When you see so many young people take drugs and do terrible things, it makes you a little proud to have somebody like Darwin,” his father Henry said.  Others are still thanking Darwin Judge 25 years later.  Remember that small child he rescued? She went on to graduate, with honors, from the University of Southern California.  “If it wasn’t for him, I’d probably still be their  instead of here doing what I’m doing now and being who I am,” Becky said.   And for anyone who might argue that it’s too late now to offer thanks, Darwin Judge’s mother has an answer: “It’s not too late to thank them and show your appreciation that they was over there to do what they was supposed to do.”   Twenty-five years later, Darwin Judge will get what he deserved and those he touched will get what they need.

Marshalltown, Iowa
 Full Military Honors for LCpl Darwin Judge
Funeral Detail conducted by 24th Marines

LtCol Jim Kean USMC Retired, the Commanding Officer of the Marines during the Fall of Saigon presents a flag to Mr. and Mrs. Judge.  With them are family members.  Ken Locke in the back is a Eagle Scout now Scout Master and best friend of Darwin.
Darwin held the rank of Eagle Scout as well.

Vietnam Wall with Fall of Saigon cover near Cpl McMahon and LCpl Judge's names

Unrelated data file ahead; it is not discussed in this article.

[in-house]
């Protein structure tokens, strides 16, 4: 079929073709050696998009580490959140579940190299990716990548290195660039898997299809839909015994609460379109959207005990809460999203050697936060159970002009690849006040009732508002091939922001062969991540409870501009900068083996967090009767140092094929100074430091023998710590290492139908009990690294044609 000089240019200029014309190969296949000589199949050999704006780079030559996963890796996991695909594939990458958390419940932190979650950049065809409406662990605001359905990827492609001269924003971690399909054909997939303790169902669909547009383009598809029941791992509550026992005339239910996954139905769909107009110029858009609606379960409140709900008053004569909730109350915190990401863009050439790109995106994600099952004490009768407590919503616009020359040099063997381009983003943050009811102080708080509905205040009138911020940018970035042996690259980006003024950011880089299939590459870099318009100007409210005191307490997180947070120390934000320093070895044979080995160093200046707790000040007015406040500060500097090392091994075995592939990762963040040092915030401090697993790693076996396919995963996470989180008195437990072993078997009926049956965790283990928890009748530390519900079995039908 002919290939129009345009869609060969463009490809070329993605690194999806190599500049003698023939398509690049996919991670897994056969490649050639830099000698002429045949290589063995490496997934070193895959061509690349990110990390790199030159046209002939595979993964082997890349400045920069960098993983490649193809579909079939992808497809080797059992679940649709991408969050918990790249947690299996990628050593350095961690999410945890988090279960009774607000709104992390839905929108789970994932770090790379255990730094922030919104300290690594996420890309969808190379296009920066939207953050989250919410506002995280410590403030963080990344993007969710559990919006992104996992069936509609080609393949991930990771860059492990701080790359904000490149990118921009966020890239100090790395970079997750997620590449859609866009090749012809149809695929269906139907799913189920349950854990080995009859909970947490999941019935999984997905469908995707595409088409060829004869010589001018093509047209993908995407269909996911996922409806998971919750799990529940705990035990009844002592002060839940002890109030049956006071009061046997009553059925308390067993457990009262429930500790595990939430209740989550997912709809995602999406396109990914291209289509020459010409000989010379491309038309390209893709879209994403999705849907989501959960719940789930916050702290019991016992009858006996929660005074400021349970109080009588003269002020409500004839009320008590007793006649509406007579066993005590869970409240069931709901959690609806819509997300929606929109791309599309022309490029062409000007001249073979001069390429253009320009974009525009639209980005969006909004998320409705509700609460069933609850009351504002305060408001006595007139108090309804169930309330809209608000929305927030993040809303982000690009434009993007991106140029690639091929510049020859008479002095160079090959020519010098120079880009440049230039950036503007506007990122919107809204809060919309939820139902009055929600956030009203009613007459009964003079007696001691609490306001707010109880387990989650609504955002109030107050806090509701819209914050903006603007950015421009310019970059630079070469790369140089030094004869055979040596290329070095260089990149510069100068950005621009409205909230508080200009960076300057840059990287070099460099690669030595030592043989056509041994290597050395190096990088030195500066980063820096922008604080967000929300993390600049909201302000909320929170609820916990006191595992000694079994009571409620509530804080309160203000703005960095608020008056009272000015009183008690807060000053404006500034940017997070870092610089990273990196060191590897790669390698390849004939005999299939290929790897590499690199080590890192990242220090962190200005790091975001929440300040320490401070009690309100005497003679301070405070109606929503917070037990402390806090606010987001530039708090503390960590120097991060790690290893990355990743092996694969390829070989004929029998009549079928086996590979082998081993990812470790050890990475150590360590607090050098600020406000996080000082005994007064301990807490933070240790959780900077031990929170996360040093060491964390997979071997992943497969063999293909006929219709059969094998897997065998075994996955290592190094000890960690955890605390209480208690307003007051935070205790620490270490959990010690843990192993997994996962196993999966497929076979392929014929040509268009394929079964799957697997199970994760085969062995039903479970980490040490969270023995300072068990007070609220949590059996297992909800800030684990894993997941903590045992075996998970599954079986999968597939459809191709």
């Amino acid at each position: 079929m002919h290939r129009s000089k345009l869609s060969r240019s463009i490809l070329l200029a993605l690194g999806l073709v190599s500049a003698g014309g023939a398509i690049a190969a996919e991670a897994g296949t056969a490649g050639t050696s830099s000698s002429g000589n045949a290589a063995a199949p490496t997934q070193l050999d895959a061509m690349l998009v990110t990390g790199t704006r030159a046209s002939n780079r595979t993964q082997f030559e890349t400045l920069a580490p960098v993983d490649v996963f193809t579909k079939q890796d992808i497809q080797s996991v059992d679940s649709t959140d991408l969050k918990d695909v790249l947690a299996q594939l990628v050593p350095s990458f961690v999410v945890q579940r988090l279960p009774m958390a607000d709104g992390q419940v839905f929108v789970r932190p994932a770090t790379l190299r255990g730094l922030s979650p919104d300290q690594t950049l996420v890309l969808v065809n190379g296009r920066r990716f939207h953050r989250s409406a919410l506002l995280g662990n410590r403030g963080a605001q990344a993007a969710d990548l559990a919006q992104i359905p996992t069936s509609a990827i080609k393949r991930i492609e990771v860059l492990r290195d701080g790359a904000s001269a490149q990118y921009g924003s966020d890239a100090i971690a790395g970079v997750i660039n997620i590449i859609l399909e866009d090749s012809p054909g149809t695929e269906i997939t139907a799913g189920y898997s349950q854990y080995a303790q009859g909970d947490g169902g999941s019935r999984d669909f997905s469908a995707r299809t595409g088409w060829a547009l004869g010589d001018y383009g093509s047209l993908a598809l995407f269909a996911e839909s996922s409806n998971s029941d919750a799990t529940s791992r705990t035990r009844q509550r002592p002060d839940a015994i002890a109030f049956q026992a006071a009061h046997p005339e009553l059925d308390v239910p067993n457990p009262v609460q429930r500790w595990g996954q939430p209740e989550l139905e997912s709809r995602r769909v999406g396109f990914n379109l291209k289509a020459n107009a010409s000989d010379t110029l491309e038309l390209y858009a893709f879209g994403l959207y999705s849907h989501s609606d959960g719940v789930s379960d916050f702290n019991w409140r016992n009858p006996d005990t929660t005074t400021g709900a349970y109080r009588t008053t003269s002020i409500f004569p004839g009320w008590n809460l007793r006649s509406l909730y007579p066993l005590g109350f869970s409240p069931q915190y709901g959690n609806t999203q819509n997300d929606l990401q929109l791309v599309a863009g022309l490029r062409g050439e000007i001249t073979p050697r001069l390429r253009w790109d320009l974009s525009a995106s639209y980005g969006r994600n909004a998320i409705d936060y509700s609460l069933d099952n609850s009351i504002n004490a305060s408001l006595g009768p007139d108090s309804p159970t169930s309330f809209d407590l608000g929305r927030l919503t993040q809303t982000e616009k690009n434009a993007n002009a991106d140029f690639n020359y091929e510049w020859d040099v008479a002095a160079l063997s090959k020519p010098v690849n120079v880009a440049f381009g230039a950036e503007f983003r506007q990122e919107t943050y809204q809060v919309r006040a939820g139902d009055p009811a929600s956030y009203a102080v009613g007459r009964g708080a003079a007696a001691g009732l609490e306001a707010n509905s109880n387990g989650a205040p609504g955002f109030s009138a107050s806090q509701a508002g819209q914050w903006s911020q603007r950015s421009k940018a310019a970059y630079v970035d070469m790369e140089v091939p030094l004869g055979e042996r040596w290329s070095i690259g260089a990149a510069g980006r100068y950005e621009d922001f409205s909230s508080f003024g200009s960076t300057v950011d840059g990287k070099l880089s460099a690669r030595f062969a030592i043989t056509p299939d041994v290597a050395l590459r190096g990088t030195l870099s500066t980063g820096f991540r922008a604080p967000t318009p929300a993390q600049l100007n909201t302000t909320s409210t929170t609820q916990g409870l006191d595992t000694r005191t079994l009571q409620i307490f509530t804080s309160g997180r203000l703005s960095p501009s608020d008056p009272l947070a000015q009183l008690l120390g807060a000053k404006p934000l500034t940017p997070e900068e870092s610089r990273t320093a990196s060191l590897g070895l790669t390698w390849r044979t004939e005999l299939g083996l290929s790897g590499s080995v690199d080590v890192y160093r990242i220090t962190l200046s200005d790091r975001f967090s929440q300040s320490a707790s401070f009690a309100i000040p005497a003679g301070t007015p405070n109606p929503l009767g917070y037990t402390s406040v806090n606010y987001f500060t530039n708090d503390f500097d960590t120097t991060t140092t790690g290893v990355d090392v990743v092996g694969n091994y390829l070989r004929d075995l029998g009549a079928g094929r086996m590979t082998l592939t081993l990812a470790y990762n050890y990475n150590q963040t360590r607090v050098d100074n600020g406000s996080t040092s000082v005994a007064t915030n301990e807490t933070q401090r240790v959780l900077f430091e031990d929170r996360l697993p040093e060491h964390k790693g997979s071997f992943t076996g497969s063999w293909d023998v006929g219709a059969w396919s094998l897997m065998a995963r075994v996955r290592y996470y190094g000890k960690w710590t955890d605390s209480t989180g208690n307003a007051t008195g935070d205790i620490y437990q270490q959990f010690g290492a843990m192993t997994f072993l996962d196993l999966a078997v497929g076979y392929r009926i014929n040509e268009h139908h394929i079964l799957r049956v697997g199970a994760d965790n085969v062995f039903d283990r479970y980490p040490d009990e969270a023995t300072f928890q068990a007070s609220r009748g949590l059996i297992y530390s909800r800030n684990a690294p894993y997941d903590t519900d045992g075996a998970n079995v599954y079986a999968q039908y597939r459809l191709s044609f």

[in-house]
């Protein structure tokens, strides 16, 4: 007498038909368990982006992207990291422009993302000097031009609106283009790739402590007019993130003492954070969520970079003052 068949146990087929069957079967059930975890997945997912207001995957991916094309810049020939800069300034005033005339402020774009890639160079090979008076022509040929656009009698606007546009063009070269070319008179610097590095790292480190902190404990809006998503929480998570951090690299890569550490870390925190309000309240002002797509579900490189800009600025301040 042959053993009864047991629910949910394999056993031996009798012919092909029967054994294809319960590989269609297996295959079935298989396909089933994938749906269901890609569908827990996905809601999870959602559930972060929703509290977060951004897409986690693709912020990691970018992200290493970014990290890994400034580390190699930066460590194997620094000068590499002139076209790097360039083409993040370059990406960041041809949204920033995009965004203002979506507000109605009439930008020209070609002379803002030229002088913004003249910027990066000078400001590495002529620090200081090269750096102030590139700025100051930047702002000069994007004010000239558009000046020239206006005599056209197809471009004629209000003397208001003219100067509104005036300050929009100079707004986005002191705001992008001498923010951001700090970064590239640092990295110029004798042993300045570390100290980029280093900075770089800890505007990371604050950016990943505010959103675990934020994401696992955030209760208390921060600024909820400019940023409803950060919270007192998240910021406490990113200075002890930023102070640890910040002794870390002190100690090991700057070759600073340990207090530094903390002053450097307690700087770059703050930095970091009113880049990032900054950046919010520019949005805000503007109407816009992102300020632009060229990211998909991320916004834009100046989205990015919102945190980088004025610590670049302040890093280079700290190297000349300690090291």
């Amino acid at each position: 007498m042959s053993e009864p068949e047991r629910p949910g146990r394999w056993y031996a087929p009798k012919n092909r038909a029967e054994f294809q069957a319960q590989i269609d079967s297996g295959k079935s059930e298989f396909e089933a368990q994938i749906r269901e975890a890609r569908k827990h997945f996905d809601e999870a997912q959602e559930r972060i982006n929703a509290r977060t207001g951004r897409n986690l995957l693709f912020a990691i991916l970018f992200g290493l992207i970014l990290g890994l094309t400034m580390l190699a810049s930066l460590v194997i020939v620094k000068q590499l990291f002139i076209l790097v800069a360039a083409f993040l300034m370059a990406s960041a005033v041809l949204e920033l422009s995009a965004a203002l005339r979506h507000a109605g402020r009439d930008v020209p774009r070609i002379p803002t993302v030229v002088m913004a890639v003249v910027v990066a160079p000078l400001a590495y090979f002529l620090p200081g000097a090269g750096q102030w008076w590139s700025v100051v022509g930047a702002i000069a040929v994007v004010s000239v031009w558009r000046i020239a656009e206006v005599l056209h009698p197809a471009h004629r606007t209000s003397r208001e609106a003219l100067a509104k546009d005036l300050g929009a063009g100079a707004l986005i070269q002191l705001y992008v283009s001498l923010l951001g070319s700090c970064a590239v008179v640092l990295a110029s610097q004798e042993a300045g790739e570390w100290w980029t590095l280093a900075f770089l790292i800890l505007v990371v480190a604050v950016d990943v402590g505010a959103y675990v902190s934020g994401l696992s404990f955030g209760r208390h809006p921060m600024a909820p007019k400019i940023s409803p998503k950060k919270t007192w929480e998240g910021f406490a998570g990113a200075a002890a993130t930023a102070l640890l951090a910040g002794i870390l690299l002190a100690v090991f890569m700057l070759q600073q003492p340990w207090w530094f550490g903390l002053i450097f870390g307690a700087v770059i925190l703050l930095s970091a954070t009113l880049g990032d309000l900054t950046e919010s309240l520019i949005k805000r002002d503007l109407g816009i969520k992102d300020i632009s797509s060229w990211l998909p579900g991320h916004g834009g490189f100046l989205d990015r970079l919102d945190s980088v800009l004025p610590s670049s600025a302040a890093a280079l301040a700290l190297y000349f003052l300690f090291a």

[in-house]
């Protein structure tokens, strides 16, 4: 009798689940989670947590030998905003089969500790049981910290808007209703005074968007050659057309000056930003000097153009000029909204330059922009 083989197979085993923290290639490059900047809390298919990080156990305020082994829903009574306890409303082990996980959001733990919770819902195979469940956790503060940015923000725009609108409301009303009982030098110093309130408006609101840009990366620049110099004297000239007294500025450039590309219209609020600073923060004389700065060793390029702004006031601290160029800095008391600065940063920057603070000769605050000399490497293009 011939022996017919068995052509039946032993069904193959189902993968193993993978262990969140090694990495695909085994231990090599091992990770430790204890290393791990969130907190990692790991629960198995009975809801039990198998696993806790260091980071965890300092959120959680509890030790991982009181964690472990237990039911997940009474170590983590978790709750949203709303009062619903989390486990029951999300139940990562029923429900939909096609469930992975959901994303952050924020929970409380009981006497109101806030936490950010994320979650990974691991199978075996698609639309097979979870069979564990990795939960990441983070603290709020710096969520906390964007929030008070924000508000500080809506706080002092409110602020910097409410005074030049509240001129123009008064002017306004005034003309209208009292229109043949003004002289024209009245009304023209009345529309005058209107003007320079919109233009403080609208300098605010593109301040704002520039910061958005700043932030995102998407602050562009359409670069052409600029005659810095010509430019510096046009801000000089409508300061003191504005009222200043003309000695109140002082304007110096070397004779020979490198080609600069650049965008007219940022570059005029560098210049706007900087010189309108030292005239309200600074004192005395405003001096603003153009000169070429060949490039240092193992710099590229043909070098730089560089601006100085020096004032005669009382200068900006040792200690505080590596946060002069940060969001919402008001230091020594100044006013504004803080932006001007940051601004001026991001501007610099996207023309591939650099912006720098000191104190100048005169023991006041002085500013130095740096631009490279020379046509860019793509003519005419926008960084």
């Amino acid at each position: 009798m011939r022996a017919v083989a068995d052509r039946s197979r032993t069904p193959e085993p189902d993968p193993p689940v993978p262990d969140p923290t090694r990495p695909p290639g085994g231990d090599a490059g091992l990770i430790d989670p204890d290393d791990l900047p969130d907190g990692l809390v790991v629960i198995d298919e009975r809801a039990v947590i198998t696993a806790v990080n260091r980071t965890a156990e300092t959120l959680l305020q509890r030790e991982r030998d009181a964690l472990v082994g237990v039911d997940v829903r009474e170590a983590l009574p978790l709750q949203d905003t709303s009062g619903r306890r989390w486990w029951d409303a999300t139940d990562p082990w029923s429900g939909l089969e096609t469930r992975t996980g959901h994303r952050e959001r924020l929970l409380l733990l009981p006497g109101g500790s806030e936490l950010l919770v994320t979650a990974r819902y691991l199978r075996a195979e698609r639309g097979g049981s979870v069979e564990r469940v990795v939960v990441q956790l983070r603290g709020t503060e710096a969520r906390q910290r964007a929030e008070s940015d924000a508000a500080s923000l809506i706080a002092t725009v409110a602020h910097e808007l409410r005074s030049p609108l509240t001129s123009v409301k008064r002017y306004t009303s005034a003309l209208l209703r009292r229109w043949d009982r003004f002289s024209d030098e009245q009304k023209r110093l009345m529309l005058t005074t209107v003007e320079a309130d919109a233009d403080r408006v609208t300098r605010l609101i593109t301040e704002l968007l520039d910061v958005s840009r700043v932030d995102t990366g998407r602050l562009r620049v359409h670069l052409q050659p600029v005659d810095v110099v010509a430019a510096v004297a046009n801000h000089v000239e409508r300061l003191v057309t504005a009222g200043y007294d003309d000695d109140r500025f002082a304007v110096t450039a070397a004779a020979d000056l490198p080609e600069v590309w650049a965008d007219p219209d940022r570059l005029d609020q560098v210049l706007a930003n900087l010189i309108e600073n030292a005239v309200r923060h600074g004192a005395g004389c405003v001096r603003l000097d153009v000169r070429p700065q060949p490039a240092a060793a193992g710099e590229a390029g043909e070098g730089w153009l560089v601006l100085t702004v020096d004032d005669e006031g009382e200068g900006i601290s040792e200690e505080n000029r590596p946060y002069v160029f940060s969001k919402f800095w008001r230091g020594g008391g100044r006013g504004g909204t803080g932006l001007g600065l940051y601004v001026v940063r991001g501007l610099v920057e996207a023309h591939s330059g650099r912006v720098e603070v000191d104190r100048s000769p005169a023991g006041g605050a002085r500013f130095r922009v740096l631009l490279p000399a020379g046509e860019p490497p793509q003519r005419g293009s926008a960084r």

2005 LCpl Darwin Judge Scholarship

Pictured from Left to Right: are Lori DeSaulniers, Ross DuBois, Mrs. Ida Judge, Grant Squiers
and Lance Corporal Ken Crouse.

The attached photo was taken at the Marshalltown High School Awards Night on May 15, 2005 in Marshalltown, Iowa. During the evening's event the Fall of Saigon Marines Association presented the Lance Corporal Darwin Lee Judge Memorial Scholarship to two of the graduating seniors.  Pictured from Left to Right are Lori DeSaulniers, Ross DuBois, Mrs. Ida Judge, Grant Squiers and Ken Crouse.
Lori and Mrs. Judge are the sister and mother of Darwin Judge, one of the last two Marines to be killed in action in Saigon, Republic of Vietnam. He was killed in the early morning hours of April 29, 1975 just prior to the launch of Operation Frequent Wind, the final evacuation of Saigon. Messrs DuBois and Squiers are both Eagle Scouts and are this year's recipients. Prior to joining the Marine Corps, LCpl Judge was an Eagle Scout in Marshalltown and recipients of the scholarships are always Eagle Scouts from the local community.  Ken Crouse is the Secretary of the Fall of Saigon Marines Association, a California non-profit, public benefit corporation. The association was formed to serve as a living reminder to the sacrifice made by the last two Marines to be killed in action in Vietnam and their families. These Marines, LCpl Darwin Judge and Cpl Charles McMahon, were members of the Marine Security Guard Detachment in Saigon at the time of the evacuation and the association presents annual scholarships in their communities to honor their sacrifice. More information about the association may be found at